Monday, September 29, 2008

Peak Oil in the Outback

The following is from an email from Chris, who lives and works in Alice Springs, Australia. It offers an interesting perspective on hitting the peak oil wall in resource exploitation, the scant possibilities of continuing family life as we know it post-peak, and on what it means to be a native (in the truest sense).

“Peakers” are still rare out here. I met my 1st one here in 1972. Not in the fully developed intellectual sense; yet nonetheless prophetic.

An aboriginal school teacher at the time, a friend of my fathers. I was five years old, a migrant from the USA, I wanted to know how aboriginal people saw white people.

His response was unforgettable: “You guys say we’ve been here 40,000 years; we say since the dreamtime. You may as well call it forever. You guys got here yesterday and tomorrow, you’ll be gone. But we will still be here.”

I know some cattlemen here who 5 years ago were burning $40,000 in diesel to run split system air conditioners to keep a whole house cool through the long hot desert summer. Of course these costs are moving exponentially. This seems to be a crazy amount to be spending on micro climate control; yet the purpose is to make it livable for non native women. One farmer told me that when the generator breaks down his wife just jumps in the car and drives 400 miles to Darwin; she will stay in an air conditioned motel until the generator is fixed. Without these women, the outback white community will cease to exist.

This is just the tip of an iceberg emerging through the fog out here in the desert. A huge amount of the economy is based on speculative ventures in mining, for example, where all of the feasibility projections are assuming ridiculously low energy costs. Major negotiations are underway towards a huge boost in uranium mining, huge royalties will go to largely mal adjusted aboriginal people as cash. The Government is by far the biggest employer and spender out here, largely on programs designed to help the Aboriginal people here. Of course they are mostly designed to help make these people more like whites; generally they are a dismal failure.

In short, my father’s friend’s philosophical perspective nearly forty years ago, seems ripe fruit soon ready for harvest.


NeilLoriGreenhawk said...

The Outback and the town of Alice Springs are quite similar to the US West and its high deserts. Dmitry can you imagine being in Lost Vegas or Fiery Phoenix in the middle of the afternoon without air conditioning? We would roast like peanuts. These places are not sustainable. Note: many of these cities and towns have the water piped in. Thank you, Neil Lori Greenhawk Patriot

Nancy said...

I have been in Alice Springs in June, when they had an unusually wet year (there was water in the rivers) but the heat was like a fist pounding on top of your head.
I got an Akubra hat, not for the fashion, but because it was working better than my Sol-Umbra model.

And I noted that the native Aboriginal people very sensibly spent the day in the river; the adults sat under bark lean tos in the shade of the trees, sitting in the shallows, and the kids playing in the sunnier areas.

Mad Dogs and Englishmen--and women--go out in the noonday sun, y'know. If we did what the native people did, and rest during the hot part of the day, we'd not 'roast like peanuts' unless we insisted on doing everything OUR way. Sensible people take sensible measures in extreme weather.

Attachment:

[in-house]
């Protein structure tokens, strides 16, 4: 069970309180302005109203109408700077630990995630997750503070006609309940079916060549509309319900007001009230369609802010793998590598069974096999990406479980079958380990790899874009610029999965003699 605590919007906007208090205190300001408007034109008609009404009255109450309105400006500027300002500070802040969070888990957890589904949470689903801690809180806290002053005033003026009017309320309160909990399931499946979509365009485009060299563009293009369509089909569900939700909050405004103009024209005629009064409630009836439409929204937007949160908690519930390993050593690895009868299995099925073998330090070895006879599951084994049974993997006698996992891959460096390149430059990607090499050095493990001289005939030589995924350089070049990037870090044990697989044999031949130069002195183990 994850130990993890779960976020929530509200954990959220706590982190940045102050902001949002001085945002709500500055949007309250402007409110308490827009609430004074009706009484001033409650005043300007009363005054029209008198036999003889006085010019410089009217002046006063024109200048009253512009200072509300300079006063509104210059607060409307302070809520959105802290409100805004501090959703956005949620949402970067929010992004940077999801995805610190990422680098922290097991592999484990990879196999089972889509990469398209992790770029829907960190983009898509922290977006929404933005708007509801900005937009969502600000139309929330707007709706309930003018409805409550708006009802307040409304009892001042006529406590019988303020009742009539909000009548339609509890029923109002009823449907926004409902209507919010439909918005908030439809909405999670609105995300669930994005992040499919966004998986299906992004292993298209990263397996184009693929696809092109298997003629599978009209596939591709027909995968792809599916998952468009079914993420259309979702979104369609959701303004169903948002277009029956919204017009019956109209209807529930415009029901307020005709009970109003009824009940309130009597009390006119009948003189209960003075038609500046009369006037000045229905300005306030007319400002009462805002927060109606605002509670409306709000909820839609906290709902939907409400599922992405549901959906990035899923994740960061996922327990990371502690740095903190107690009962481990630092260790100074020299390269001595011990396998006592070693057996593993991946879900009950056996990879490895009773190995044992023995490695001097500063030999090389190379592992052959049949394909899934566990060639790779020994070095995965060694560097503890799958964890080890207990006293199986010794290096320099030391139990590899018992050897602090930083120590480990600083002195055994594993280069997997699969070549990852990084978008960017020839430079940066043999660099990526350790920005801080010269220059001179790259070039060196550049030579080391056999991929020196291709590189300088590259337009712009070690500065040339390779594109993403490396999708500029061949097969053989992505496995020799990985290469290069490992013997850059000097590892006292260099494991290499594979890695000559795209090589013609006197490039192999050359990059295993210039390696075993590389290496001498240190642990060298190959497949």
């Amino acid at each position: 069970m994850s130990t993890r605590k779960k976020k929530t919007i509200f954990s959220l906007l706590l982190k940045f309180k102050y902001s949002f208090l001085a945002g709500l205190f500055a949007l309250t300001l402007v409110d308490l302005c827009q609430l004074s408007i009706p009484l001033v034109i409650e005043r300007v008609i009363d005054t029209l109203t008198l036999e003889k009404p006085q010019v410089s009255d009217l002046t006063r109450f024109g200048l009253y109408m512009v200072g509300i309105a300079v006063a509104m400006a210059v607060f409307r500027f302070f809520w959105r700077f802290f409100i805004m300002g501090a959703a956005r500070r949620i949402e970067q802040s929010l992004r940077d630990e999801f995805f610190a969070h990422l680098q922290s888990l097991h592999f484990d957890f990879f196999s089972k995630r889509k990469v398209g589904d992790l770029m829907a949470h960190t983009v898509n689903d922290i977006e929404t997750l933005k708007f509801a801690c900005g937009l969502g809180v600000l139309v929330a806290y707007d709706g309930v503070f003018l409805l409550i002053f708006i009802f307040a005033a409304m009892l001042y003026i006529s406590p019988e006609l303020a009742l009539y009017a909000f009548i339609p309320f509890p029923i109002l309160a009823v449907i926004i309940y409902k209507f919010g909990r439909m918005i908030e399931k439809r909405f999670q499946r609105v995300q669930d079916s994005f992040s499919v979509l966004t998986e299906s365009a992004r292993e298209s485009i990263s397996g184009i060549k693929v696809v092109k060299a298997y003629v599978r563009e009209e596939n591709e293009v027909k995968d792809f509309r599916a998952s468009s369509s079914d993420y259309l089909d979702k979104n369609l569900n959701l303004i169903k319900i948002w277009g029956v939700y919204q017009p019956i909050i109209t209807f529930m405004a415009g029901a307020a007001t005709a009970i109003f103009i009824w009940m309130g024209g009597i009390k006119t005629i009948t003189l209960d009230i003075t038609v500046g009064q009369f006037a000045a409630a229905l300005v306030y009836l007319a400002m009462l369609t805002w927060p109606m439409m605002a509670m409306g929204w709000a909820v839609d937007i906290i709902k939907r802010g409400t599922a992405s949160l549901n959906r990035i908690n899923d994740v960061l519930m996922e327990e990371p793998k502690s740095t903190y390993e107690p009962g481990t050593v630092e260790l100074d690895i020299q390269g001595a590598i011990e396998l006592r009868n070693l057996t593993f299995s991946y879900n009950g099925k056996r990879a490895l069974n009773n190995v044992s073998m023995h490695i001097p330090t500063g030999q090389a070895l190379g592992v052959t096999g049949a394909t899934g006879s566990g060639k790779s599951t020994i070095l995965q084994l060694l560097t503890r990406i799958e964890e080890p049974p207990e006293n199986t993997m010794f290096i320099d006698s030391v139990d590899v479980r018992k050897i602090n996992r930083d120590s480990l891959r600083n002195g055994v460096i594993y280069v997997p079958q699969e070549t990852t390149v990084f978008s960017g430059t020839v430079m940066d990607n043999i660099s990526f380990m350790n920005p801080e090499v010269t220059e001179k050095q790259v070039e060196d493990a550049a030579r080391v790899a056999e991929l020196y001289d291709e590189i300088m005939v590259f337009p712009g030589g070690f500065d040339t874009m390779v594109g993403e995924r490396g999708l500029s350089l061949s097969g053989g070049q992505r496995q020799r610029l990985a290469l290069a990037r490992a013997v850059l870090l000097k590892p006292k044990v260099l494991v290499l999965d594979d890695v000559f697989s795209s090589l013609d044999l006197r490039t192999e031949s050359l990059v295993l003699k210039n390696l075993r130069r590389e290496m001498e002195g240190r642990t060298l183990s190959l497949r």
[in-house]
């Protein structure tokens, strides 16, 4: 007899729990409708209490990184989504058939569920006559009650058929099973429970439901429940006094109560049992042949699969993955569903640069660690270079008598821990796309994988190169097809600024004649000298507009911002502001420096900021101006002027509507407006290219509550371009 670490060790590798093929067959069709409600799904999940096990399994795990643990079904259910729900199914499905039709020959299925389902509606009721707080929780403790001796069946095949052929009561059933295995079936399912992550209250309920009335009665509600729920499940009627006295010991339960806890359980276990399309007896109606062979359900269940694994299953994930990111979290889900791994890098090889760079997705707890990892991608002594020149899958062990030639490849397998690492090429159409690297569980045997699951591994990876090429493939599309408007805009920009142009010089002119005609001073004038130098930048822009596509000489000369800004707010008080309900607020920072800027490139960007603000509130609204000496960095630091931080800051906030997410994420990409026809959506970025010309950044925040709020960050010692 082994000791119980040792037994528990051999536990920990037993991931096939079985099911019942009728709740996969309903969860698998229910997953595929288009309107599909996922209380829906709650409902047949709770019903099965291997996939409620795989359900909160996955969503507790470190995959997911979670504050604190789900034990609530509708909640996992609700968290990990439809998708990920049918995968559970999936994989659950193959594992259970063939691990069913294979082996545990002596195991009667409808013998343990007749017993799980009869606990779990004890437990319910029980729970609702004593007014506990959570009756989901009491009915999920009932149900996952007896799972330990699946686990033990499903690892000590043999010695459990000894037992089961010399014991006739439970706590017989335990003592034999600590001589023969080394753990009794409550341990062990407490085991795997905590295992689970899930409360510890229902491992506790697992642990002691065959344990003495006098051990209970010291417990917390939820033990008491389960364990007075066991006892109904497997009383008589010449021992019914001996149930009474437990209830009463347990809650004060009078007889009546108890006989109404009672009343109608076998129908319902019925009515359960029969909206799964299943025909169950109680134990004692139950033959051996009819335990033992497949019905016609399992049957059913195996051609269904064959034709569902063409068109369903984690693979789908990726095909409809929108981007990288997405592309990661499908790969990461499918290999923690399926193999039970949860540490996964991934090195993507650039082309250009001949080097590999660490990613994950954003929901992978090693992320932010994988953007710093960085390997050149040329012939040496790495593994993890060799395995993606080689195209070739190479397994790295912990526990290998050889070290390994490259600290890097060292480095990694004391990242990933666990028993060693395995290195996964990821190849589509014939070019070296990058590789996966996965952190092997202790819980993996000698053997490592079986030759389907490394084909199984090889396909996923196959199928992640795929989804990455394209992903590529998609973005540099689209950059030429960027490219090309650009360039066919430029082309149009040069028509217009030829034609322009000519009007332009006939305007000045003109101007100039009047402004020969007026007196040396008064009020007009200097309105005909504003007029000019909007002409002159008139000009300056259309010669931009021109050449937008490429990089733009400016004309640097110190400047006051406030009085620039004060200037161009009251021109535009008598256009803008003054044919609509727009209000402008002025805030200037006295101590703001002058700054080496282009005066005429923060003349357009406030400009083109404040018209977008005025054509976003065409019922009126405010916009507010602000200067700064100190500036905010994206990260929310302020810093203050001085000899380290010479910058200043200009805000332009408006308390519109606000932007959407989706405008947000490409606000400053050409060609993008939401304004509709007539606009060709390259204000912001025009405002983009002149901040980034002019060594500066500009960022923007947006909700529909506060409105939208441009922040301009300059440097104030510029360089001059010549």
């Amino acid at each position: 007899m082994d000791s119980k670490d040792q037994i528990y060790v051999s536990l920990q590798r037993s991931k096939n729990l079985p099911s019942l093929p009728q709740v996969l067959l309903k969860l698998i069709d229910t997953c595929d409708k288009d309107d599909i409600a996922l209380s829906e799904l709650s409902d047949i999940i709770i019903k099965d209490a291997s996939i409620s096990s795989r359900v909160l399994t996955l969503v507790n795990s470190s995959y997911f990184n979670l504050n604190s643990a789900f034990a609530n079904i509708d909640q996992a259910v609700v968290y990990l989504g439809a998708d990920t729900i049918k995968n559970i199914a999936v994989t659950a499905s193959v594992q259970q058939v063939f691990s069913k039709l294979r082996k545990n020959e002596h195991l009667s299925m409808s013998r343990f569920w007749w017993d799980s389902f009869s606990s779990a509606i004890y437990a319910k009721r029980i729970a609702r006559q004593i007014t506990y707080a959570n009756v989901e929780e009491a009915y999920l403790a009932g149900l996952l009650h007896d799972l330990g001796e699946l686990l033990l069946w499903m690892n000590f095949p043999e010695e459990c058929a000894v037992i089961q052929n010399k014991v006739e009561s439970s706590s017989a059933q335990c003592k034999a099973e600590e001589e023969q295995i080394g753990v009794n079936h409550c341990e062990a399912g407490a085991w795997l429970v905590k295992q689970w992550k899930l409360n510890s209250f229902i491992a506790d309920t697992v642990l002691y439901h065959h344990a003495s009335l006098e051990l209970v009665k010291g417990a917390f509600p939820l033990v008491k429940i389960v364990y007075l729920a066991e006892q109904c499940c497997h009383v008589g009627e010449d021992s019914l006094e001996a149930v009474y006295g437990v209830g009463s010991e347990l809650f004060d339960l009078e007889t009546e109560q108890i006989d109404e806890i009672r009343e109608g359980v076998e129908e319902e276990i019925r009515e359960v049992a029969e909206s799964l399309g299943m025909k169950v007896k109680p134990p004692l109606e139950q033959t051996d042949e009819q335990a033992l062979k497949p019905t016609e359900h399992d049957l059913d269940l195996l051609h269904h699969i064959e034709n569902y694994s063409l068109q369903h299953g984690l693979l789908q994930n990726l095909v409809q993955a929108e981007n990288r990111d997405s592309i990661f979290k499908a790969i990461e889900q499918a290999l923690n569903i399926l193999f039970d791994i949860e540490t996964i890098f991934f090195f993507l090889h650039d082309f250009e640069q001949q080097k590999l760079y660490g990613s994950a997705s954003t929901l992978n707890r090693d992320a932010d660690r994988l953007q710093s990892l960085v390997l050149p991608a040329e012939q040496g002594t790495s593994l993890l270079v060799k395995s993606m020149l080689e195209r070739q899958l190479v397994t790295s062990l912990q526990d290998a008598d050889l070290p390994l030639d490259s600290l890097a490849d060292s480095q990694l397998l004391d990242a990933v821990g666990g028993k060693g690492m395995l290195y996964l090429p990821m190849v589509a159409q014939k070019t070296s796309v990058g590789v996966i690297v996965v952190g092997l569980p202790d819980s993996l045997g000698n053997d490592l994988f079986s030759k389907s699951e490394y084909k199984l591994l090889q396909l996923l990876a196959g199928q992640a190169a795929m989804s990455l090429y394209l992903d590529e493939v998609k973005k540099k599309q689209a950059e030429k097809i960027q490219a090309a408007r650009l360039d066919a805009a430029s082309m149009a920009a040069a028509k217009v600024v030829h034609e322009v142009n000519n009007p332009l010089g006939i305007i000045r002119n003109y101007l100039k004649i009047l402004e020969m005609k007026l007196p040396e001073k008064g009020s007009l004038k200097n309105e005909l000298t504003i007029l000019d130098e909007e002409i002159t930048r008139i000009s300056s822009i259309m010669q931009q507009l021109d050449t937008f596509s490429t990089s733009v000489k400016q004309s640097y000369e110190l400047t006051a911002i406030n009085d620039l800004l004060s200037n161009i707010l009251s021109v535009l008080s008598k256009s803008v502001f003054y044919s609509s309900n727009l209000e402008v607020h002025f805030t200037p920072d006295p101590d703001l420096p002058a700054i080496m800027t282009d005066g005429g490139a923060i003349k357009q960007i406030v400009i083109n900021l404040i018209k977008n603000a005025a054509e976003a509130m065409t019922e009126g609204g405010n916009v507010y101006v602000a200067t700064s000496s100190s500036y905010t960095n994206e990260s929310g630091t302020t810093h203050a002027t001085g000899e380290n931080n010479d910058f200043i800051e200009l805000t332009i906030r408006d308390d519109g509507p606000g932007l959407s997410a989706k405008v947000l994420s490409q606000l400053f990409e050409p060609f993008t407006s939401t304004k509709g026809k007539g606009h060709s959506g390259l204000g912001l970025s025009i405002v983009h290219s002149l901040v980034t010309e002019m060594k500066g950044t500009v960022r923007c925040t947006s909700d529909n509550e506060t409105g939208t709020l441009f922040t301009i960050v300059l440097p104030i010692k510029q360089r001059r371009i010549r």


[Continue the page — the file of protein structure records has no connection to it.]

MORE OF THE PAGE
You won't have the a.c. much longer.

Chris Outback said...

Chris Outback: something fishy here! June is the middle of winter here with maximums of about 16-20C& frosty nights. So if you think it was hot in June? Also to mention the glorious relaxed lifestyle here without mentioning alcohol? Unfortunately many aboriginal people will be totally unready for the collapse. They have become almost utterly car dependent, very little traditional food gathering still takes place; alcoholism is rife.

Nancy said...

You are right, Chris Outback. I was actually in Alice Springs in February, which is more like your summer. I get my months mixed up sometimes.

Russian President said...

it seems what has been described in the book "Reinventing Collapse" has already started:

Anonymous said...

Opal mining in Coober Pedy is already collapsing, and that town is a total one trick pony. Alice runs on mining and tourism. Not that different to the bulk of the Australian economy apart from the rest having a sliver of agriculture on top.

My country will become a sleepy backwater again, mostly forgotten by the rest of the world. I view this as the best possible outcome compared to the chaos that is likely to break out elsewhere. Here we are all too far apart to get in each others way much. No one can be bothered travelling 100km to slap their nemesis in the face.

The flipside is that no-one will be coming to help us either, so we have to be prepared to solve our own problems.

Ben in Gladstone said...

Good potential for solar though!

Australia just needs to build or buy enough solar stations before the collapse.

As for the farmer's wife is this common or a one off ocurrence? I know the fly-in-fly-out thing has been taking off (no pun intended) for a while now. Maybe the white wimmin can stay on the coast while the men tough it out in never-never.

When I was touring the North on holiday earlier this year there was a lot of talk about outback depopulation. Maybe the Aboriginal teacher had a point. However in Mount Isa there are plenty of people to work the mine and not enough housing. You think when you can let a chicken shed for $400 per week there would be a roaring trade in pre-fab housing. Maybe the QLD govt is stopping this. I don't know. Also why not force people who buy A/C to get PVs on the roof as well. At least when the sun is shining the A/C will be blowing.

What I do know is that the outback areas are being dug out and farmed out to send all the money to state capitals to build endless equally unsustainable suburbs to cater for new, economically useless immigrants wanting to live the beachside Aussie dream.

Anonymous said...

Alice Springs also has a huge military base nearby with scientists doing something--there's also a no-go zone where even the locals have no idea what is going on. Australia won't be ignored...unfortunately for its people...until the 'American Empire' well and truly ends.